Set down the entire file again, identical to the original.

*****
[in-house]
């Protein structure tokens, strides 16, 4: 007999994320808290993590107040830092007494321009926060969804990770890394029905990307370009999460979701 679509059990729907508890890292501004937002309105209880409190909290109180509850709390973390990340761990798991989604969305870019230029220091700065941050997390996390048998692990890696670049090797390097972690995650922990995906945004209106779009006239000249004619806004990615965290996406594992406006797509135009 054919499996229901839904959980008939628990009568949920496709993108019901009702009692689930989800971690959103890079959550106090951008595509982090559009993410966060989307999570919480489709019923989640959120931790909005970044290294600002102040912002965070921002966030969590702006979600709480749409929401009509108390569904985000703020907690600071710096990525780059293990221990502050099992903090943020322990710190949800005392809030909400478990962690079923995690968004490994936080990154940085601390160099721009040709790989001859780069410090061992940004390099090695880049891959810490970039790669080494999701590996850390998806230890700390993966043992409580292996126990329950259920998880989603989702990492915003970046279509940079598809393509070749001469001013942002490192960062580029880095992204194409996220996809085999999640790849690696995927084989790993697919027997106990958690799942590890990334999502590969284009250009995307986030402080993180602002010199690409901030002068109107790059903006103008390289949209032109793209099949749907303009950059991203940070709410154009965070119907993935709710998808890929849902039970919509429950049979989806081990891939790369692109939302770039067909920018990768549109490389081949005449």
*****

[in-house]
């Protein structure tokens, strides 16, 4: 007999994320808290993590107040830092007494321009926060969804990770890394029905990307370009999460979701 679509059990729907508890890292501004937002309105209880409190909290109180509850709390973390990340761990798991989604969305870019230029220091700065941050997390996390048998692990890696670049090797390097972690995650922990995906945004209106779009006239000249004619806004990615965290996406594992406006797509135009 054919499996229901839904959980008939628990009568949920496709993108019901009702009692689930989800971690959103890079959550106090951008595509982090559009993410966060989307999570919480489709019923989640959120931790909005970044290294600002102040912002965070921002966030969590702006979600709480749409929401009509108390569904985000703020907690600071710096990525780059293990221990502050099992903090943020322990710190949800005392809030909400478990962690079923995690968004490994936080990154940085601390160099721009040709790989001859780069410090061992940004390099090695880049891959810490970039790669080494999701590996850390998806230890700390993966043992409580292996126990329950259920998880989603989702990492915003970046279509940079598809393509070749001469001013942002490192960062580029880095992204194409996220996809085999999640790849690696995927084989790993697919027997106990958690799942590890990334999502590969284009250009995307986030402080993180602002010199690409901030002068109107790059903006103008390289949209032109793209099949749907303009950059991203940070709410154009965070119907993935709710998808890929849902039970919509429950049979989806081990891939790369692109939302770039067909920018990768549109490389081949005449």